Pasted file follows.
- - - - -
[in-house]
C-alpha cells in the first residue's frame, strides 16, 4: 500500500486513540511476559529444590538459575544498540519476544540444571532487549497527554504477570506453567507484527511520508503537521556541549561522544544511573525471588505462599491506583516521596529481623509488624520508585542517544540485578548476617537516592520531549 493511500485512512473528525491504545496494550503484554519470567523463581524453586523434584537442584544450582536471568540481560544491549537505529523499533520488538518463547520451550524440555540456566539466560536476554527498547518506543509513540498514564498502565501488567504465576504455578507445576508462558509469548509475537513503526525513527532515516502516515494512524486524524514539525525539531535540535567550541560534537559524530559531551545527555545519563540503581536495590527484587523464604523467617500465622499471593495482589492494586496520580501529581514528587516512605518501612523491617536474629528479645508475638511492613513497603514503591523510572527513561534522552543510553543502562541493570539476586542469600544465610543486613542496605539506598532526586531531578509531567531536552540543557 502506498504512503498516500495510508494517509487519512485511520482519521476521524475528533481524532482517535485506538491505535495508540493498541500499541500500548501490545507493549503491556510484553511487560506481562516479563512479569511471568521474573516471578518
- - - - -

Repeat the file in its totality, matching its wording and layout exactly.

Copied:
[in-house]
C-alpha cells in the first residue's frame, strides 16, 4: 500500500486513540511476559529444590538459575544498540519476544540444571532487549497527554504477570506453567507484527511520508503537521556541549561522544544511573525471588505462599491506583516521596529481623509488624520508585542517544540485578548476617537516592520531549 493511500485512512473528525491504545496494550503484554519470567523463581524453586523434584537442584544450582536471568540481560544491549537505529523499533520488538518463547520451550524440555540456566539466560536476554527498547518506543509513540498514564498502565501488567504465576504455578507445576508462558509469548509475537513503526525513527532515516502516515494512524486524524514539525525539531535540535567550541560534537559524530559531551545527555545519563540503581536495590527484587523464604523467617500465622499471593495482589492494586496520580501529581514528587516512605518501612523491617536474629528479645508475638511492613513497603514503591523510572527513561534522552543510553543502562541493570539476586542469600544465610543486613542496605539506598532526586531531578509531567531536552540543557 502506498504512503498516500495510508494517509487519512485511520482519521476521524475528533481524532482517535485506538491505535495508540493498541500499541500500548501490545507493549503491556510484553511487560506481562516479563512479569511471568521474573516471578518